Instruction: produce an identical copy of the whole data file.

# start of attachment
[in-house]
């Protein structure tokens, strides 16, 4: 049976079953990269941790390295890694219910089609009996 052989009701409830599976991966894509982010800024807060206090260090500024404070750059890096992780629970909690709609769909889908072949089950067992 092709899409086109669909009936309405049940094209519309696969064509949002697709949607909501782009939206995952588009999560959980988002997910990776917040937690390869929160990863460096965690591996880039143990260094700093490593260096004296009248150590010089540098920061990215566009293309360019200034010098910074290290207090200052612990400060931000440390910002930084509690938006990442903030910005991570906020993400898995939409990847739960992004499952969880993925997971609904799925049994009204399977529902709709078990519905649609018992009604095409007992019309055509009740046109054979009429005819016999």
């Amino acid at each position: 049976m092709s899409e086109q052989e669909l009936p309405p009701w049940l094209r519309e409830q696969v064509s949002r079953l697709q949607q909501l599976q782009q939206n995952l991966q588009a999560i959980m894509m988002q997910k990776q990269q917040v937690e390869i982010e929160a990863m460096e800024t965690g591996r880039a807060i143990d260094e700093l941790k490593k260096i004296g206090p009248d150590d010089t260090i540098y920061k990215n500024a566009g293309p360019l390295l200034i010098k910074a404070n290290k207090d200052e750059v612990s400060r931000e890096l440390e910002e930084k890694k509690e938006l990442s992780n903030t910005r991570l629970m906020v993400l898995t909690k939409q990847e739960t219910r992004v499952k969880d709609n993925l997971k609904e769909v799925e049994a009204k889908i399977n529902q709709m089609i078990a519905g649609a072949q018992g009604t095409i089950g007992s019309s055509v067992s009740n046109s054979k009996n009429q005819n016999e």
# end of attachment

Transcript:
[in-house]
């Protein structure tokens, strides 16, 4: 049976079953990269941790390295890694219910089609009996 052989009701409830599976991966894509982010800024807060206090260090500024404070750059890096992780629970909690709609769909889908072949089950067992 092709899409086109669909009936309405049940094209519309696969064509949002697709949607909501782009939206995952588009999560959980988002997910990776917040937690390869929160990863460096965690591996880039143990260094700093490593260096004296009248150590010089540098920061990215566009293309360019200034010098910074290290207090200052612990400060931000440390910002930084509690938006990442903030910005991570906020993400898995939409990847739960992004499952969880993925997971609904799925049994009204399977529902709709078990519905649609018992009604095409007992019309055509009740046109054979009429005819016999």
């Amino acid at each position: 049976m092709s899409e086109q052989e669909l009936p309405p009701w049940l094209r519309e409830q696969v064509s949002r079953l697709q949607q909501l599976q782009q939206n995952l991966q588009a999560i959980m894509m988002q997910k990776q990269q917040v937690e390869i982010e929160a990863m460096e800024t965690g591996r880039a807060i143990d260094e700093l941790k490593k260096i004296g206090p009248d150590d010089t260090i540098y920061k990215n500024a566009g293309p360019l390295l200034i010098k910074a404070n290290k207090d200052e750059v612990s400060r931000e890096l440390e910002e930084k890694k509690e938006l990442s992780n903030t910005r991570l629970m906020v993400l898995t909690k939409q990847e739960t219910r992004v499952k969880d709609n993925l997971k609904e769909v799925e049994a009204k889908i399977n529902q709709m089609i078990a519905g649609a072949q018992g009604t095409i089950g007992s019309s055509v067992s009740n046109s054979k009996n009429q005819n016999e």